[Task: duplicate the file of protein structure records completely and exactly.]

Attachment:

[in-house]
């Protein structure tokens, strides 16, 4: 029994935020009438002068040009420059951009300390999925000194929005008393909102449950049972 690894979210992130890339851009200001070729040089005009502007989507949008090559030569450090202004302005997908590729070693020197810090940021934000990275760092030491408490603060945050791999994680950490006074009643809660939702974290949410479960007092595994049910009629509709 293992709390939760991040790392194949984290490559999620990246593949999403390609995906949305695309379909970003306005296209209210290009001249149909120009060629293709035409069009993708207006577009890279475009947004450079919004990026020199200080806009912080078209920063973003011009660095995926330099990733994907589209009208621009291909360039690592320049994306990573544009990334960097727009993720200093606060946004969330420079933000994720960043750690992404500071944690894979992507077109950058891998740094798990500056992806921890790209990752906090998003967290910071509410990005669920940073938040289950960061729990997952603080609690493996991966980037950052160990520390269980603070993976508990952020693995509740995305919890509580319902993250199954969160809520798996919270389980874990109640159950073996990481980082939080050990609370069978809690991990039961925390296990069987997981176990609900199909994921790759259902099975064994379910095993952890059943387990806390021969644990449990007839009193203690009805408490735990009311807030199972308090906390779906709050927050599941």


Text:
[in-house]
């Protein structure tokens, strides 16, 4: 029994935020009438002068040009420059951009300390999925000194929005008393909102449950049972 690894979210992130890339851009200001070729040089005009502007989507949008090559030569450090202004302005997908590729070693020197810090940021934000990275760092030491408490603060945050791999994680950490006074009643809660939702974290949410479960007092595994049910009629509709 293992709390939760991040790392194949984290490559999620990246593949999403390609995906949305695309379909970003306005296209209210290009001249149909120009060629293709035409069009993708207006577009890279475009947004450079919004990026020199200080806009912080078209920063973003011009660095995926330099990733994907589209009208621009291909360039690592320049994306990573544009990334960097727009993720200093606060946004969330420079933000994720960043750690992404500071944690894979992507077109950058891998740094798990500056992806921890790209990752906090998003967290910071509410990005669920940073938040289950960061729990997952603080609690493996991966980037950052160990520390269980603070993976508990952020693995509740995305919890509580319902993250199954969160809520798996919270389980874990109640159950073996990481980082939080050990609370069978809690991990039961925390296990069987997981176990609900199909994921790759259902099975064994379910095993952890059943387990806390021969644990449990007839009193203690009805408490735990009311807030199972308090906390779906709050927050599941």